The Astounding Career of Lord Moynihan

I was amazed to read in the Telegraph obituary of Lord Moynihan that he and his wife became Bahais in 1961.

Moynihan set off with his wife on a belly-dancing tour of Europe and the Far East. In 1961 the two of them converted to the Persian faith of Baha’ism: ‘It propagates Oneness of Mankind,’ Moynihan explained.

Wikipedia has his colourful life-story, but I wanted to dig a bit deeper. It didn’t take long for me to discover an article in Ebony, called Belly-Dancer who Became a Lady, which was written five years after he had become a Bahai. The couple were clearly well ahead of their time—tearing down racial barriers, and tirelessly travelling the world.

A glossary of Bahai terms – by anon.

The following glossary of Baha’i terms was inspired by Juan Cole’s ironic “The Ghoul’s Glossary: the 2008 Election”, which is the first entry for 4 November on his Informed Comment blog. Just as the recent US election inspired new ways of using language, which threw up the need for a glossary to explain the new meanings, I thought I’d write a glossary for those trying to understand the latest meanings of terms found in common Baha’i parlance.

Anna’s presentation – 1) an illustrated document summarising the latest version of the Baha’i revelation used to convert seekers; a script usually memorised and spoken verbatim during presentations.

Baha’u’llah – the latest manifestation of God, whose revelation is updated on a regular basis by the Universal House of Justice; a 19th-century eccentric Iranian gentleman who spoke a strange language and received few visitors.

believer – a human resource.

disenrolment – an administrative procedure involving the issuing of a form letter for removing from the community a believer who promulgates persuasive opinions that do not keep abreast of the latest updates to the Baha’i revelation by the Universal House of Justice; not a punishment.

dogmatic materialists – scholars of Baha’i studies who use reason and evidence in their discussion and conclusions.

infallible – the condition of never having to make the following concession speech: “We fought — we fought as hard as we could. And though we fell short, the failure is mine, not yours”.

Ruhi – .

scholar – a learned person; esp. Baha’i scholar – a believer who has yet to detach from individualistic intellectual pursuits and fully commit to the community endeavour of advancing the process of entry by troops.

systematization – a pyramid scheme.

teaching – evangelising; the process of converting non-believers to the latest version of the Baha’i revelation and acceptance of future updates from the House of Justice.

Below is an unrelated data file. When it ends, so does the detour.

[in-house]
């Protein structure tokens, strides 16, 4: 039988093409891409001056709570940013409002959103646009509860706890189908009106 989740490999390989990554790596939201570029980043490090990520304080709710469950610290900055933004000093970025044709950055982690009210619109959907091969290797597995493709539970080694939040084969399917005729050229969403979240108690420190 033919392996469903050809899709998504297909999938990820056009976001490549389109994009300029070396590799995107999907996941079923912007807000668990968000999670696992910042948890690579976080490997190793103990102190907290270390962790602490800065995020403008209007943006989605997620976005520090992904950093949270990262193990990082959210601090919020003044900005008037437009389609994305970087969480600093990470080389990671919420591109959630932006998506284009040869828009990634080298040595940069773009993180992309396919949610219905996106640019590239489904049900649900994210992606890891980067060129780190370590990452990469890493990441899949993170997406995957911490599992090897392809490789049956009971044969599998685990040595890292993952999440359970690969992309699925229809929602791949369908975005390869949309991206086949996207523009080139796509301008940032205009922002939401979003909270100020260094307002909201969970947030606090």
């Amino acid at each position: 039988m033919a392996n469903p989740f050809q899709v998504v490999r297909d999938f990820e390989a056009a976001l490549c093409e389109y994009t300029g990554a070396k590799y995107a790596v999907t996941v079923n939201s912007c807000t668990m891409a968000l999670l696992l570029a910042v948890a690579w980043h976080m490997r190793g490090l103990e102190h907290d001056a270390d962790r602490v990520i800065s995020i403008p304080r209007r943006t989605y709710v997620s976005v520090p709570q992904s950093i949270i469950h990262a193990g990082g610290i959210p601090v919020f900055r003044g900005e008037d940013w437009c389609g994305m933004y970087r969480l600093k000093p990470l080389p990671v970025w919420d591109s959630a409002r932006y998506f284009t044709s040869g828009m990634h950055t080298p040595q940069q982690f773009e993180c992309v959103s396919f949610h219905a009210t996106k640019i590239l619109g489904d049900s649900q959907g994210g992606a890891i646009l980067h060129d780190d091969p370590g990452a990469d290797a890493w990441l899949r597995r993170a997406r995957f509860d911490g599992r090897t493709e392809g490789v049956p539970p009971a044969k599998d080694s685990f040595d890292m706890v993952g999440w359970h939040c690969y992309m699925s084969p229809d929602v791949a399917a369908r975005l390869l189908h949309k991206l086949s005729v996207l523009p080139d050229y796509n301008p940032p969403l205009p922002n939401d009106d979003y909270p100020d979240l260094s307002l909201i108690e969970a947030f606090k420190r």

theologian – a person who studies religion; part. Baha’i theologian – a person who has received, or will recive, the disenrolment form letter.

The Universe loves laughter?

God Loves Laughter, by William Sears
Misleading

The decline in quality and propriety of book titles has been going on for decades. In 1960, William Sears, a retired radio and television personality, put out a book with the title “God Loves Laughter”, despite the obvious fact that God is beyond limitations.

One very important consequence of God’s being incomparable is that God is not limited in any way. The reason is that if we describe God using a particular quality, then we immediately limit him to that quality and rule out other qualities that are the opposite. For example, if we assert that God is loving, then we rule out the possibility that God is wrathful. God, therefore, must be beyond description because any word we use to describe God limits him to the qualities of that description. God is unlimited or unconstrained: “God, alone, transcendeth … limitations”(G:LXXVIII, 150).
Commentary on the Divine Unity

They don’t like the aggression

Kate Kelly’s excommunication letter, June 23 2014:

“The difficulty, Sister Kelly, is not that you say you have questions or even that you believe that women should receive the priesthood. The problem is that you have persisted in an aggressive effort to persuade other church members to your point of view and that your course of action has threatened to erode the faith of others. You are entitled to your views, but you are not entitled to promote them and proselyte others to them while remaining in full fellowship in the church.”

http://www.deseretnews.com/media/pdf/1365030.pdf

The Department of the Secretariat to The National Spiritual Assembly of the Baha’is of New Zealand, 19 April 2000:

“Mrs. Marshall has chosen to aggressively promote her misconceptions in defiance of efforts to provide her with essential Baha’i teachings which correct them. She has made a series of statements that stand totally in contradiction to the authoritative texts of the Baha’i writings. These assertions, which she disseminated to an international audience, were of such concern to a number of Baha’is that the matter was brought to the attention of the Universal House of Justice.”